Sandy destroys irreplaceable pieces of history

While driving by St. Mary’s Cemetery today, I noticed a huge tree down.  When I inspected closer, I could see it landed smack in the middle of plot dating back to the early 1800s.  The stones underneath were covered, and I can only assume they were destroyed.  I look around the cemetery and saw that many trees had tried to occupy the same space as the stones.  Luckily, the 16-1700s section was unharmed.  However, the 1800s stones, some undoubtedly from Civil War Veterans, are irreplaceable.  Many historians and preservation organizations will have their work cut out for them in the aftermath of Hurricane Sandy

 

A massive tree lay on top of a plot from the early 1800s.

Happy Belated Halloween

I’ve been wanting to get this up sooner, but with the Sandy aftermath, it’s been quite busy.  So, in place of a Halloween post, this post is brought to you by bodies in the green.  Turns out, a tree fell on New Haven green and exposed a 200 year old skeleton.  It seems the green was formerly a burial ground for small pox victims.  Who knows what’s still there?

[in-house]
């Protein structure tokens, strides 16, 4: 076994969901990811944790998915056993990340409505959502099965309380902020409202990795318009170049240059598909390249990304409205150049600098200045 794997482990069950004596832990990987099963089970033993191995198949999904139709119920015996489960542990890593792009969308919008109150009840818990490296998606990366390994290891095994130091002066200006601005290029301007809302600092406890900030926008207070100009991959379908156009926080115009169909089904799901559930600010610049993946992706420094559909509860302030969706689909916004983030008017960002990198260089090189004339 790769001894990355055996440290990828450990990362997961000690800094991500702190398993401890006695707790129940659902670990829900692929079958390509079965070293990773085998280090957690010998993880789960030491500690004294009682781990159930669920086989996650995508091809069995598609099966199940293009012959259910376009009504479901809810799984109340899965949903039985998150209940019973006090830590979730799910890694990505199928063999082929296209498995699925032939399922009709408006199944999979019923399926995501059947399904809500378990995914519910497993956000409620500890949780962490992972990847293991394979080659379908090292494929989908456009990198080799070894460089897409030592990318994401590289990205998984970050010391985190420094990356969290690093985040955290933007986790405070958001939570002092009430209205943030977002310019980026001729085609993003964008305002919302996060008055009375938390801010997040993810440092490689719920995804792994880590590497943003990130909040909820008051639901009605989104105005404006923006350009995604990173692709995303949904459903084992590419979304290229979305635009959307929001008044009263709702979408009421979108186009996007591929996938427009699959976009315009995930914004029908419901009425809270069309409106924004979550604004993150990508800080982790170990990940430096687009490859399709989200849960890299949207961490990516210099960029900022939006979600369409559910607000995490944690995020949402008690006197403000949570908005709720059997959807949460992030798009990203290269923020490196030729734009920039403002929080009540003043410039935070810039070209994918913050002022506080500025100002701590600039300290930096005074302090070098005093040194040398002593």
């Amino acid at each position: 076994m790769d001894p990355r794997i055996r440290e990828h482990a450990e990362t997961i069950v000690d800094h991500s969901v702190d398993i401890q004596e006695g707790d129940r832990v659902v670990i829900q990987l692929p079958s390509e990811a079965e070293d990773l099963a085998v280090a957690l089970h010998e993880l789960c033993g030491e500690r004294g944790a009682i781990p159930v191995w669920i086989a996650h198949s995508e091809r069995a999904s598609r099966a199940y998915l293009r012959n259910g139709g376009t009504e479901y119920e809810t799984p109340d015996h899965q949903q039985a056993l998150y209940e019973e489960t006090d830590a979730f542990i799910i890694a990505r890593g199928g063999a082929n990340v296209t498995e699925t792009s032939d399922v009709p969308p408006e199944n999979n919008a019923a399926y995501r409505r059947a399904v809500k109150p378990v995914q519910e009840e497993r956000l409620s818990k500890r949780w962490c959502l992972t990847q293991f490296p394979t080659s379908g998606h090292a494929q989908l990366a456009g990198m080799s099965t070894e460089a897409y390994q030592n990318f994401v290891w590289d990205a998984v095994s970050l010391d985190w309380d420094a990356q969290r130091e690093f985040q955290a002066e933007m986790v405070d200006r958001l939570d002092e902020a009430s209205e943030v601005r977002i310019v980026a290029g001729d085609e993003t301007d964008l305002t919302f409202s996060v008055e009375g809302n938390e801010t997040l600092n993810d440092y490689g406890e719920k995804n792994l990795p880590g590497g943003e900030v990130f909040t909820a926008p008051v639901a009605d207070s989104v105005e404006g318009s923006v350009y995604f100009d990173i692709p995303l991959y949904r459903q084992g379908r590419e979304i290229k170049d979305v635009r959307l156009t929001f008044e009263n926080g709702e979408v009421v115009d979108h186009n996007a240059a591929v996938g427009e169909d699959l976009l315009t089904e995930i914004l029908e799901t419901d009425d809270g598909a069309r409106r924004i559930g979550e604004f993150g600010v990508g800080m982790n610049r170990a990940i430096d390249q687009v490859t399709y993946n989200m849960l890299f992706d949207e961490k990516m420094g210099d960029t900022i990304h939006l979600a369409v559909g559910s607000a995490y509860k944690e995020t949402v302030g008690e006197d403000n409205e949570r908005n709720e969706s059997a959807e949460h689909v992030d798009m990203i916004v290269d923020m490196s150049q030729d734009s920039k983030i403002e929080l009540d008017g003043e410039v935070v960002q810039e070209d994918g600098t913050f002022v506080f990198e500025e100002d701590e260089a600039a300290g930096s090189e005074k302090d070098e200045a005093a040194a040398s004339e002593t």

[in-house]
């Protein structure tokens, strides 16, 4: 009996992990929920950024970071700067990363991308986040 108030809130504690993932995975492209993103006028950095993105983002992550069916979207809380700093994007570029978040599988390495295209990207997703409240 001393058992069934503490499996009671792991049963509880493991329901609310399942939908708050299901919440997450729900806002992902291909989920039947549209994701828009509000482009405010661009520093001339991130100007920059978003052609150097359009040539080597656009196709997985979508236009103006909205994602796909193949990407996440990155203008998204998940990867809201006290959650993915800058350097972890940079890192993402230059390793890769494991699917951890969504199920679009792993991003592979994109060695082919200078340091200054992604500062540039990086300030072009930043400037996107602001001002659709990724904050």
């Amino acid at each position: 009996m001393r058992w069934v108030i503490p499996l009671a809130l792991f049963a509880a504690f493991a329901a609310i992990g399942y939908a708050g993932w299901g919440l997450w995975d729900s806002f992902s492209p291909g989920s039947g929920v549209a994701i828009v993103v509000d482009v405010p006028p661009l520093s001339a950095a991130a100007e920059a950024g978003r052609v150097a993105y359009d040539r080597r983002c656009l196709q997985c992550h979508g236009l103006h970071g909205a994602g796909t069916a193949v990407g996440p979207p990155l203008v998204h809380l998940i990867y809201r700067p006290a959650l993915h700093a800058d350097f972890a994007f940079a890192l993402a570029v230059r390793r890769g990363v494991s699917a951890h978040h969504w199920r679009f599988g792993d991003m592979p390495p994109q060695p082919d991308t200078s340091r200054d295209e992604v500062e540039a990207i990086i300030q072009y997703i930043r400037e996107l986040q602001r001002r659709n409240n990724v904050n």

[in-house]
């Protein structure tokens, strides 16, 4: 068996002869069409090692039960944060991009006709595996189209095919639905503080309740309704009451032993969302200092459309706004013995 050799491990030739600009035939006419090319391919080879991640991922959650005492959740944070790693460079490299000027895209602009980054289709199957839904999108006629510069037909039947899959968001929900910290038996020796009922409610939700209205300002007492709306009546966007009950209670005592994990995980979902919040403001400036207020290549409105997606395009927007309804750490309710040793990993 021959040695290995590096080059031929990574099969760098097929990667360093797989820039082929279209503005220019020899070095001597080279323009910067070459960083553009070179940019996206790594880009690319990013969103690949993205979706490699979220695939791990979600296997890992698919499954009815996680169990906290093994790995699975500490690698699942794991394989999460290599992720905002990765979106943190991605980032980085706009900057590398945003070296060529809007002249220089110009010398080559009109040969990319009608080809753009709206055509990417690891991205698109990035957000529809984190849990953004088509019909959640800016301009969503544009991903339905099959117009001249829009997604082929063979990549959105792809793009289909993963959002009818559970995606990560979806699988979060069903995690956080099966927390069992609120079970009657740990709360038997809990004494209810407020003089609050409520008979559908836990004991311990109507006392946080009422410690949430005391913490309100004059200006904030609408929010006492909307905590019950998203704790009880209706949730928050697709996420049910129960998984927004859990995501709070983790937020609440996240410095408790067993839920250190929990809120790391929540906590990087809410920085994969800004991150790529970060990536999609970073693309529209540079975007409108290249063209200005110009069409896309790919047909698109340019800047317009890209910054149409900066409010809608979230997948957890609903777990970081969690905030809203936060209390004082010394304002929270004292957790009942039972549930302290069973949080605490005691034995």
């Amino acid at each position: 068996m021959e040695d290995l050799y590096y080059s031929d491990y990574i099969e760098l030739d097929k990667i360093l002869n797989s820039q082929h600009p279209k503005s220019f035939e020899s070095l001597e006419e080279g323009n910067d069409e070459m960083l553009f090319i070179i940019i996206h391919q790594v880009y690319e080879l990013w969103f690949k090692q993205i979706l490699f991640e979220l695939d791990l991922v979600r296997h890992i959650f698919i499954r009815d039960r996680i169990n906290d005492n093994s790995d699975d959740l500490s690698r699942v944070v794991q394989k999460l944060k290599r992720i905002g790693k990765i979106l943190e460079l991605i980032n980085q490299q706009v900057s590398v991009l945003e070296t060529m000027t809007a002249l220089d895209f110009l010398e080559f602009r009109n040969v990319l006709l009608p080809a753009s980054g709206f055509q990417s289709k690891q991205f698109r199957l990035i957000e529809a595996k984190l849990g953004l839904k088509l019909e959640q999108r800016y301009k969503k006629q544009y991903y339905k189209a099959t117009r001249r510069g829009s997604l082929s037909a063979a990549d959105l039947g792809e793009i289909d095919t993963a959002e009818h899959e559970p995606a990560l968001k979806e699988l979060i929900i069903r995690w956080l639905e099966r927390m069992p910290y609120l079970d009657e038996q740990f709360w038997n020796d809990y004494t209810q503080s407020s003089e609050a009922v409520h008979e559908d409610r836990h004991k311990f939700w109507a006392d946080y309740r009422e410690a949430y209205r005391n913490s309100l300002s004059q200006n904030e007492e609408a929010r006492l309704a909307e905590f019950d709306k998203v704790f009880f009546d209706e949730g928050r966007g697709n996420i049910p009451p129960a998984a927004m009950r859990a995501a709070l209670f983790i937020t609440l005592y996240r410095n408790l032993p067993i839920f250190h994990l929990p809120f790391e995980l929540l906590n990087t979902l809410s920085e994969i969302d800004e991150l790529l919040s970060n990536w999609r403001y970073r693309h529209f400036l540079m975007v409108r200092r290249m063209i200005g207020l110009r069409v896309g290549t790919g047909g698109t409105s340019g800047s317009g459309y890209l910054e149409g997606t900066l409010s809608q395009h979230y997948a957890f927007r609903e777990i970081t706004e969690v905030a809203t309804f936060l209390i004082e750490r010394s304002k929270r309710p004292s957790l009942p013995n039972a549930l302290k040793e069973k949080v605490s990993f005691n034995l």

http://www.westhartfordnews.com/articles/2012/11/01/news/doc509289282f3ee895672131.txt?viewmode=3

Photo CONTRIBUTED BY Roderick Topping. 10/31/12

 

Sandy Update

Well, we’ve lost power. The good news is, so far this storm seems to be a dud here in Connecticut. Turns out, ‘Frankenstorm’ is Franken-crap.

Website Hope and Change

Welcome to the new Ghosthound.com.  We’ve redesigned the website to make it easier to update and share information with our visitors.  The previous website was a major step forward, but after several years, it was time to move into the next phase of Ghosthound.com.  Look around, you’ll find that much has remained the same, but with a new and quicker ability for us to add updates. Enjoy!